Hammersmith & Fulham has had one of highest rises of any London Borough
Council urges you to get tested if you show symptoms
Health officials at Hammersmith and Fulham Council say there was “no pattern” behind an acceleration in local coronavirus cases that took place earlier this month.
The borough had one of the highest rates of new cases, compared to all of London’s 31 boroughs, between August 9 and 15. During those six days, Hammersmith and Fulham’s infection rate hit 16 per 100,000 people.
As of Monday, August 24, the borough had a total infection rate of 472.1 per 100,000 people.
The actual total number of confirmed cases in the borough so far was 874, out of a residential population of about 186,000.
Other London boroughs with far larger populations have fared much worse since the pandemic began.
To the north, the borough of Brent has a running total of 1,877 confirmed cases, equal to 569 per 100,000 people.
Kensington and Chelsea – the most affluent borough in London but also the smallest – has had 639 cases so far, equal to 409.3 cases per 100,000.
Public Health departments at all English councils receive detailed information from NHS Test and Trace about new cases that happen in their area, with data on:
Hammersmith and Fulham Council said there was “no pattern” behind the cases that emerged between August 9 and 15, when the borough’s infection accelerated.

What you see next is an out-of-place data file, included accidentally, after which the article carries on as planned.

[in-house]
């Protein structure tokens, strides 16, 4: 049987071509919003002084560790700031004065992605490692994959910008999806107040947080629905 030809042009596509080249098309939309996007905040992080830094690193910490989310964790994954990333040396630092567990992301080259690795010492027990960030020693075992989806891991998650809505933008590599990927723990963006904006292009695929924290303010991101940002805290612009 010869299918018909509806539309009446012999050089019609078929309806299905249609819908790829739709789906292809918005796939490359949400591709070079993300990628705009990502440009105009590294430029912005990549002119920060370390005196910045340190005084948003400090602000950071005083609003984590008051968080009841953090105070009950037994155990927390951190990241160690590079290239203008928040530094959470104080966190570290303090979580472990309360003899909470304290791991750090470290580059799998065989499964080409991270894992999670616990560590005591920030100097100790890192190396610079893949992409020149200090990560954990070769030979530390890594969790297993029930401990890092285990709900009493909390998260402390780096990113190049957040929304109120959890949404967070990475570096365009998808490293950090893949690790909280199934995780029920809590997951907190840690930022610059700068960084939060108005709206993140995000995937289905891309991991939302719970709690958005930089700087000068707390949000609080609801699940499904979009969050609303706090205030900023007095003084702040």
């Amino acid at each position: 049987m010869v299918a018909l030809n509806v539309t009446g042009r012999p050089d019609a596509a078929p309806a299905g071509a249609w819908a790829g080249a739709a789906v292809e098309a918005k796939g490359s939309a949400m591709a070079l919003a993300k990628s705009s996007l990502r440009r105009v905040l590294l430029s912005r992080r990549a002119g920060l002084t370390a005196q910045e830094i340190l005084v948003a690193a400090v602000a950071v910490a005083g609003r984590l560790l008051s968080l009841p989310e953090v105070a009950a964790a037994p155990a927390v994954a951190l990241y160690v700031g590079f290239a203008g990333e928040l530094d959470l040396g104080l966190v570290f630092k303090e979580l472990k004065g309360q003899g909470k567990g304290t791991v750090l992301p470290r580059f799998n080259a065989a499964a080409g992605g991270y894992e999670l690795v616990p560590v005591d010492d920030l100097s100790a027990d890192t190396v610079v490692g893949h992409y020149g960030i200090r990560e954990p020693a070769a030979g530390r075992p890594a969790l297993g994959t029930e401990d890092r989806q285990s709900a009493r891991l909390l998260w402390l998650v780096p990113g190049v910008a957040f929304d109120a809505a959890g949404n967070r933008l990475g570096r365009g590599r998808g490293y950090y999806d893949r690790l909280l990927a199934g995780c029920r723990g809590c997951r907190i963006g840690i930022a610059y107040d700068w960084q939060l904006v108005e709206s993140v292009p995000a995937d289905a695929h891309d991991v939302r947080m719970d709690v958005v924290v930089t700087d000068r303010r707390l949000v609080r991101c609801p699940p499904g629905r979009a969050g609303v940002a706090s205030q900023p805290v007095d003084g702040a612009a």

Despite several requests, it also refused to provide information on where, or in what types of settings the new cases occurred.
A spokesperson said: “As things open up we are starting to see an increasing number of cases in the community.
“There is no particular pattern to these, and numbers are still relatively low in H&F, but everyone should be aware that the virus has not gone away.
“The best way to stay safe, and to help avoid another lockdown, is to observe social distancing, wear a face covering in shops and on public transport, and to regularly wash your hands.
“It is vital to get tested if you experience symptoms of COVID-19 – that’s a new continuous cough, a temperature, or a loss of/change to sense of taste or smell.
“We have arranged additional mobile testing facilities in the borough – you can find the latest info on where to get a test here.”
Owen Sheppard - Local Democracy Reporter